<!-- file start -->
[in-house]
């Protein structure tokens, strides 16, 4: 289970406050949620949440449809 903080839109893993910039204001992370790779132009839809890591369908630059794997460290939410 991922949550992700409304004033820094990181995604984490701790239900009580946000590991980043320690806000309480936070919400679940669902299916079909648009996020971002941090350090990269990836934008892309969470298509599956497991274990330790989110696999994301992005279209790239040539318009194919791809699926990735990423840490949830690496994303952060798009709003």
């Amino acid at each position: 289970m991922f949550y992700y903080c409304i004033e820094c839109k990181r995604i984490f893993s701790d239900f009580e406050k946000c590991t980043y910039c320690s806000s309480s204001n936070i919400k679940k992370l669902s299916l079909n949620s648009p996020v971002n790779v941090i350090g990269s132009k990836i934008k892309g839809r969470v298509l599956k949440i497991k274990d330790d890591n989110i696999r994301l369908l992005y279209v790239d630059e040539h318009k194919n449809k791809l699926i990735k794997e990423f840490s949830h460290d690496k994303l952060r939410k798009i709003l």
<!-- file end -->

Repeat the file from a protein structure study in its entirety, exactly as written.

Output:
[in-house]
């Protein structure tokens, strides 16, 4: 289970406050949620949440449809 903080839109893993910039204001992370790779132009839809890591369908630059794997460290939410 991922949550992700409304004033820094990181995604984490701790239900009580946000590991980043320690806000309480936070919400679940669902299916079909648009996020971002941090350090990269990836934008892309969470298509599956497991274990330790989110696999994301992005279209790239040539318009194919791809699926990735990423840490949830690496994303952060798009709003």
């Amino acid at each position: 289970m991922f949550y992700y903080c409304i004033e820094c839109k990181r995604i984490f893993s701790d239900f009580e406050k946000c590991t980043y910039c320690s806000s309480s204001n936070i919400k679940k992370l669902s299916l079909n949620s648009p996020v971002n790779v941090i350090g990269s132009k990836i934008k892309g839809r969470v298509l599956k949440i497991k274990d330790d890591n989110i696999r994301l369908l992005y279209v790239d630059e040539h318009k194919n449809k791809l699926i990735k794997e990423f840490s949830h460290d690496k994303l952060r939410k798009i709003l």